After 28 years in New Jersey, my husband, Bruce, and I are moving at the end of July to a resort island outside of Charleston, SC, called Seabrook Island. We made our plans known only over the past few weeks. During this time, the outpouring of emotion and good wishes from my federation friends has been overwhelming to me.
We have a wonderful Jewish community here in Greater MetroWest. I first became involved in the early ’90’s after attending a breakfast meeting of “Jewish Women Lawyers.” I still remember Leslie Dannin Rosenthal, who had just returned from a trip to the FSU, explaining with great compassion the critical importance of a little box of necessities — some chocolate, slippers, sugar, other items — that our funding to JDC helped provide to elderly FSU citizens. Like-minded professional women, a path to helping Jews; this was a group for me. Since then I have been active in Women’s Philanthropy, and that little box that helped so much has always been close to my heart.
In the spring of 2002, a small group from the Religious Pluralism committee was taking a trip to Israel, and I tagged along. I found myself traveling with several past presidents and their spouses and other community leaders. This was not a “mission” at all; rather, it was a site visit to many of our Religious Pluralism programs and a personal visit to many of our partners. I saw the friendships that these wonderful people forged with Israelis, and the tangible results of our federation’s support for their Jewish identity programs. This trip opened my eyes to the ability of the organized Jewish community, and of the Jewish Federation of Greater MetroWest NJ in particular, to take part in making real and lasting changes in the social fabric of Israel.
Indeed, we were at the forefront of what today is called Israel’s “Jewish renaissance,” and we are recognized throughout both Israel and the federation system for innovative Israeli programming that makes Jewish learning and Jewish culture accessible to all Jews, regardless of their level of observance.
As a result of that trip, I became a member of the Religious Pluralism committee. I widened my Israel-focused efforts by participating in, and later leading, not only the Religious Pluralism Committee, but also the Israel Program Center and the Israel and Overseas Committee.
I also met Amir Shacham during that trip (although it feels like I have known Amir forever). Amir is the heart and soul of our Israel office, and guides us with strength, patience, and wisdom through our deliberations on all things “Israel and Overseas.” No federation member should visit Israel without spending a day with Amir (or Michal or Atara or Noga, who will be “holding down the fort” in Israel while Amir spends two years here in New Jersey) to see our projects throughout Israel — not only to see “where your money goes” but to forge, for yourself, personal relationships with our partners in these programs.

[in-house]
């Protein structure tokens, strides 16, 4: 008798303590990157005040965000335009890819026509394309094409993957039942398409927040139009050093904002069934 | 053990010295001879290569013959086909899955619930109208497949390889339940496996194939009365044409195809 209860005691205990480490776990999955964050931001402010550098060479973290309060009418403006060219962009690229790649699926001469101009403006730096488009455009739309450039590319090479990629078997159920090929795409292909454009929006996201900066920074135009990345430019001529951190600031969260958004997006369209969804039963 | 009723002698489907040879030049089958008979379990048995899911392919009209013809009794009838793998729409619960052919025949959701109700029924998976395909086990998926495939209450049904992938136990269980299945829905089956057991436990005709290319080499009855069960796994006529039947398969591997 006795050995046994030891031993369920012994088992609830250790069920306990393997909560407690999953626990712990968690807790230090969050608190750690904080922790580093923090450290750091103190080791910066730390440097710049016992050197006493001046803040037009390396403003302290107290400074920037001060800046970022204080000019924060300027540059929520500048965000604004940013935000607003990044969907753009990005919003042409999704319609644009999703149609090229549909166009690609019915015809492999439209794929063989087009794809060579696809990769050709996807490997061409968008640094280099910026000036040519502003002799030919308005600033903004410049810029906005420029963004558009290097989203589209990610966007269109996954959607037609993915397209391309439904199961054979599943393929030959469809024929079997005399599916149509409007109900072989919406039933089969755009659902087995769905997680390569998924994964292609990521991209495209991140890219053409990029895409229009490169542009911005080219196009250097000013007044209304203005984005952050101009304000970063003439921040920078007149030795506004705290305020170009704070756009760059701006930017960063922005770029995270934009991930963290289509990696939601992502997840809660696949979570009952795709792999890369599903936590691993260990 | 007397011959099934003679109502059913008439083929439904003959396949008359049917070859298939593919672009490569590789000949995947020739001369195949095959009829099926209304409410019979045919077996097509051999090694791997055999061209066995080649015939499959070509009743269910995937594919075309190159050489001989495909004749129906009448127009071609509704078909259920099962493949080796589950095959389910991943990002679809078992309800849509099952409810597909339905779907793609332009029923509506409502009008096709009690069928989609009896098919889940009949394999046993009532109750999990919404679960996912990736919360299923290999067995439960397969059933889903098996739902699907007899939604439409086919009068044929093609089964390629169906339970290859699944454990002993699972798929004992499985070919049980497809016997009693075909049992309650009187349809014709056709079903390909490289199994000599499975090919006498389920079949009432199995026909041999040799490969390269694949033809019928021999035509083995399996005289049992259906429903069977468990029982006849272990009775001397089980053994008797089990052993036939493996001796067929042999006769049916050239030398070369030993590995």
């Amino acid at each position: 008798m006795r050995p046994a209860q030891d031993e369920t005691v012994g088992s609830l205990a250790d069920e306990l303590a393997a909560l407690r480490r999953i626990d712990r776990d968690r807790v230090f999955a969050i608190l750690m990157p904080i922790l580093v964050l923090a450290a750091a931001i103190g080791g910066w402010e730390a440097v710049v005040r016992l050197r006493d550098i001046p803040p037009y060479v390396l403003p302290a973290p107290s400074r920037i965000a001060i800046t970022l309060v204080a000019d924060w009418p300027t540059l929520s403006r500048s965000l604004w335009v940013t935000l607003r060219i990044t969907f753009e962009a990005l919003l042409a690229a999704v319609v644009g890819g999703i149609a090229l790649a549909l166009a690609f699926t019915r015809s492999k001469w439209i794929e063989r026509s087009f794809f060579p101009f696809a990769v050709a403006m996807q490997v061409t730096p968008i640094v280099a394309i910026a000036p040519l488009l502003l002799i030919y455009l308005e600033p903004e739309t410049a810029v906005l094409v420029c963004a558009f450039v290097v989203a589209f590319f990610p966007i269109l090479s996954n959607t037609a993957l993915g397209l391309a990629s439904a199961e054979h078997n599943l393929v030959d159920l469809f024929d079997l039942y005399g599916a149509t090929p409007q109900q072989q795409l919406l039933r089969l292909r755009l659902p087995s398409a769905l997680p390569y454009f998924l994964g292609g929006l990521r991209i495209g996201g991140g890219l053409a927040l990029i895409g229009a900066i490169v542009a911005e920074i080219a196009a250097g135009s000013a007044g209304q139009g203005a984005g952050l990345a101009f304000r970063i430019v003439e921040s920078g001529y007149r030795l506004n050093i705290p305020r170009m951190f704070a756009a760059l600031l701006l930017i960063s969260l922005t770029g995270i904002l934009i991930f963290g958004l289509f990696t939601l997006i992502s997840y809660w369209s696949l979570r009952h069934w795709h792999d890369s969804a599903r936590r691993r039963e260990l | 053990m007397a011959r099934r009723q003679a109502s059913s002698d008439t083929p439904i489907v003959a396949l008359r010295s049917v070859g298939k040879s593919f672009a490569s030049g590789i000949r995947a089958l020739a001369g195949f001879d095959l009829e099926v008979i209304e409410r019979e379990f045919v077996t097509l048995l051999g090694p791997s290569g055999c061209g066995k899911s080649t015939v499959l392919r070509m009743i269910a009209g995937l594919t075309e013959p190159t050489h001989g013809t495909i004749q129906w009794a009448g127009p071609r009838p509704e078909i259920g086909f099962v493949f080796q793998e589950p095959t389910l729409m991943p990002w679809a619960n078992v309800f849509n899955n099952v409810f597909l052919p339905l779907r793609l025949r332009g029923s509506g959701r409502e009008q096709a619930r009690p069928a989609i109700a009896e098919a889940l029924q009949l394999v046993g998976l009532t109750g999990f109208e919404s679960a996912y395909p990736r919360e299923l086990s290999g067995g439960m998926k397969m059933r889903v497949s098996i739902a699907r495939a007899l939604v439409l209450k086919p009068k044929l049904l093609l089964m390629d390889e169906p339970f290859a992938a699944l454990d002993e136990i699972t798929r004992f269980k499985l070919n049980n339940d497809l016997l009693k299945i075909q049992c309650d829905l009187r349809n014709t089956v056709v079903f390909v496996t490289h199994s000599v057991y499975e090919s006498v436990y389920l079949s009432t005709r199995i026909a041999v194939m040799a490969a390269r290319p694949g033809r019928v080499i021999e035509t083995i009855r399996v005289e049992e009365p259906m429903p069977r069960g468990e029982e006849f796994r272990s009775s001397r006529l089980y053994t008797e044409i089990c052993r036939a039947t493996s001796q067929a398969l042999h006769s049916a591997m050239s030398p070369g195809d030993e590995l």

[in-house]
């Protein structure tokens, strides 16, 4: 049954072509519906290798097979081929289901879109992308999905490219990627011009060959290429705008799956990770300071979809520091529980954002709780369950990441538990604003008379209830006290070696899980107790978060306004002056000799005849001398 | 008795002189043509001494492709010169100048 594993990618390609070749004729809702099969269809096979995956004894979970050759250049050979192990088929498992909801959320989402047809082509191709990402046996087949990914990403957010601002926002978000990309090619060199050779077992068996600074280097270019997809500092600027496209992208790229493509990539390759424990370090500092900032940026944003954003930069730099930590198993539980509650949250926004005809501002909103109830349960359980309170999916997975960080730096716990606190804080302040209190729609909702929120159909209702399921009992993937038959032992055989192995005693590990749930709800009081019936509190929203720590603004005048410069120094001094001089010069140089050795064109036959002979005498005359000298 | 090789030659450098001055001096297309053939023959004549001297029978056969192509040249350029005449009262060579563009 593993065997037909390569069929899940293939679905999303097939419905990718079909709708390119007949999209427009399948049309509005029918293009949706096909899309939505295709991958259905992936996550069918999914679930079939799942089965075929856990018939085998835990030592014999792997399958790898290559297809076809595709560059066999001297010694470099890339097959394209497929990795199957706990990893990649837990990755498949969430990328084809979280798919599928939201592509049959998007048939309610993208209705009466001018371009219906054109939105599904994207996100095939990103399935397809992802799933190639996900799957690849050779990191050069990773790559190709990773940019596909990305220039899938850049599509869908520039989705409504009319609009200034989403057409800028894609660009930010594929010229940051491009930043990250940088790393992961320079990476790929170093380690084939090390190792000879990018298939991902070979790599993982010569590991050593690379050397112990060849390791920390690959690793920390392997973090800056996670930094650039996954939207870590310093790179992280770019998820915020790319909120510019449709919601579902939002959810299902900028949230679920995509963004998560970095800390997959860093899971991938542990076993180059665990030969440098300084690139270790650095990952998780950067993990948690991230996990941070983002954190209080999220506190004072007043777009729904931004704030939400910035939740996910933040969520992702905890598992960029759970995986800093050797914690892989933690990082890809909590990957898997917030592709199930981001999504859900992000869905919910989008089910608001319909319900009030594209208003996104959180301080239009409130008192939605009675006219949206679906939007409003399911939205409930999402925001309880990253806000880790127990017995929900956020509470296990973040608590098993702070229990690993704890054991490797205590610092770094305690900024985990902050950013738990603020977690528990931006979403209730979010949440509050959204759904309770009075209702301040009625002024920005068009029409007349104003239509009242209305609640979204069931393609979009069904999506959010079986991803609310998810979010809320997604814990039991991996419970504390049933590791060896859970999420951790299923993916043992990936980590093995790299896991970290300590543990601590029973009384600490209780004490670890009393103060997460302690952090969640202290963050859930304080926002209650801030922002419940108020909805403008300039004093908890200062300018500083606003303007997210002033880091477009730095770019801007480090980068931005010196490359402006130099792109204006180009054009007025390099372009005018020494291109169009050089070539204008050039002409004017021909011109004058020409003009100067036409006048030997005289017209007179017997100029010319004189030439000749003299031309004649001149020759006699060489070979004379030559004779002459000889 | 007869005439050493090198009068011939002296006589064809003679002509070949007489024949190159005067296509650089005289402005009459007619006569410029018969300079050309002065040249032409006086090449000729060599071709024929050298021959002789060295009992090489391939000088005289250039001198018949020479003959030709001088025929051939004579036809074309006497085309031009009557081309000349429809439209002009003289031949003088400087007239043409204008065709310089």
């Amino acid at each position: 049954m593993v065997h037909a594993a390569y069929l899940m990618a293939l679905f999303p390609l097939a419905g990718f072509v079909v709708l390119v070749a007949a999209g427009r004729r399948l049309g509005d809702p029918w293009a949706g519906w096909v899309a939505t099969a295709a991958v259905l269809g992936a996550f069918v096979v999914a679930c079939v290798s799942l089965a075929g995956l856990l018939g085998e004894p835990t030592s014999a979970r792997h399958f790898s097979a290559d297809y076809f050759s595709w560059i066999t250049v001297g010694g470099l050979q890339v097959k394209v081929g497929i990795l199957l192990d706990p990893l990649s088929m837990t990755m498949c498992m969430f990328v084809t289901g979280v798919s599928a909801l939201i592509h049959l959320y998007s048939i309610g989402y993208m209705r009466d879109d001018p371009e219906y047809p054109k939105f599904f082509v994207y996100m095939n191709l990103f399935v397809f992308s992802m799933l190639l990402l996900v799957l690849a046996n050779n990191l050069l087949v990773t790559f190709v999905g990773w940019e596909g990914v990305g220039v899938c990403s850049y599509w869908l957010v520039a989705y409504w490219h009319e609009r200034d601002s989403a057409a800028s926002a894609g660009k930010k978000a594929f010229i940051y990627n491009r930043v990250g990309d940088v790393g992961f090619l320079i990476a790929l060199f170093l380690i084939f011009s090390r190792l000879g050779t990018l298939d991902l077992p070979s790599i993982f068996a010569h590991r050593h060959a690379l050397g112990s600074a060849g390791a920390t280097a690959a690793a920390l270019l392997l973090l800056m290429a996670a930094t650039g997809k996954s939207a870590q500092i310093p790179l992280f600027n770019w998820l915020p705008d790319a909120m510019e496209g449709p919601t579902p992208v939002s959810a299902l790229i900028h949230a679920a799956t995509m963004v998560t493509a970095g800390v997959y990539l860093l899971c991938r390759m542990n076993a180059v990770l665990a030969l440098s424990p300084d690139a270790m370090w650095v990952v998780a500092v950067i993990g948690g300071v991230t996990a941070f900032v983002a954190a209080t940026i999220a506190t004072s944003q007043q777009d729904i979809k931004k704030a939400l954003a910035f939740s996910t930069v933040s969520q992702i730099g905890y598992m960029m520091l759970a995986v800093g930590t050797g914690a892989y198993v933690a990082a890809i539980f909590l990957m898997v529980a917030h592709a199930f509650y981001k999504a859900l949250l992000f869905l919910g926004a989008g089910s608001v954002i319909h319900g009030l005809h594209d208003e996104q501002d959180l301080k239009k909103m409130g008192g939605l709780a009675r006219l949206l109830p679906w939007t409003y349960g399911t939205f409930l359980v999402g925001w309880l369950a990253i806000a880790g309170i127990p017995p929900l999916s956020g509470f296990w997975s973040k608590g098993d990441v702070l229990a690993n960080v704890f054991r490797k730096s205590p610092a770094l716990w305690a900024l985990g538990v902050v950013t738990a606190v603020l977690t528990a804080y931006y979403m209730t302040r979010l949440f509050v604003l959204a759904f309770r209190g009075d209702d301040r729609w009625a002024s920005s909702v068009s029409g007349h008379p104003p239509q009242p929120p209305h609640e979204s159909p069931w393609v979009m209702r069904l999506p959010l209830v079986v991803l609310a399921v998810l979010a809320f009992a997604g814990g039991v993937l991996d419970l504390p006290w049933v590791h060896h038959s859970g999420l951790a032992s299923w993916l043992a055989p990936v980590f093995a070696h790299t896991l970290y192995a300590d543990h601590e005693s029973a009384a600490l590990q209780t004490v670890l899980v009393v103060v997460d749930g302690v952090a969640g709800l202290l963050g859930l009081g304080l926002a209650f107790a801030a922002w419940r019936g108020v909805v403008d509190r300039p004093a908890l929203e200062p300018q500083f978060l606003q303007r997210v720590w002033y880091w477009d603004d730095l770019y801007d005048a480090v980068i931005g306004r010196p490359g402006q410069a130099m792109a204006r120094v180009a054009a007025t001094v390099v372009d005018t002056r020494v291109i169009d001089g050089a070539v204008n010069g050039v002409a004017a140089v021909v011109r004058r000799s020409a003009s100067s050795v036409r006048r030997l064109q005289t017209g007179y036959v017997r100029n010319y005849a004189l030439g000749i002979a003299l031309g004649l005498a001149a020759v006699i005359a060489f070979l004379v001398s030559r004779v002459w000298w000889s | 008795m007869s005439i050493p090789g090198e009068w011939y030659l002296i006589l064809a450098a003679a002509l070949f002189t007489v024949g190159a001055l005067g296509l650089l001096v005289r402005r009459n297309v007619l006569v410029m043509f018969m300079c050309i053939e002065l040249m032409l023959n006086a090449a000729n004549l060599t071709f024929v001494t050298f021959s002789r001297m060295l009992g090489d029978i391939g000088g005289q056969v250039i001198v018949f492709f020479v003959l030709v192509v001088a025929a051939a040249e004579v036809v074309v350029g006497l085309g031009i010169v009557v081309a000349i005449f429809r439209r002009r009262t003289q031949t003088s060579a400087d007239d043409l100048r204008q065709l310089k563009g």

I have also been a board member of Jewish Vocational Service, and saw first-hand the remarkable job of that agency in educating and assisting people in need, helping them learn English, develop job skills, and find employment. Through the services provided to my aunt at Daughters of Israel, I was touched to see how this community takes care of its elderly residents with dignity and respect. Bruce was on the JCC MetroWest board and chair of its finance committee during very turbulent times. But with all the stress of that work, he still came home with endearing reflections on the early childhood programs, the senior programs, the cultural events, and the vibrancy of all of the activities taking place at the JCC.
As a member over the years of the federation’s Local Allocations Committee and the Israel and Overseas Committee, as well as the Executive Committee and the Board, I learned about and came to appreciate the devoted work of the professionals and staff of each agency and organization with which we are connected. As a member of the Jewish Community Foundation board, I witnessed the generosity of our community members to our federation and beneficiary agencies, to charitable causes all around the nation and the world, and to future generations through endowed gifts. And nothing has been as impressive as our emergency support in the face of crises like the Second Lebanon War, Hurricane Sandy, and the airlift of Ethiopian Jews to their homeland. My respect and admiration for our leadership over the years are boundless. They have taught me so much about what it means to give of yourself.
So Bruce and I will not say “shalom” to our wonderful friends in Greater MetroWest; rather, we will say “l’hitraot” since we expect to see you when you visit Charleston (the number one-ranked tourist city by Travel and Leisure magazine for 2013!) and when we return to New Jersey.
And I also want to say “thank you” to the federation for giving me the opportunity to be part of an incredible Jewish community and to engage, in my own small way, in “tikun olam.”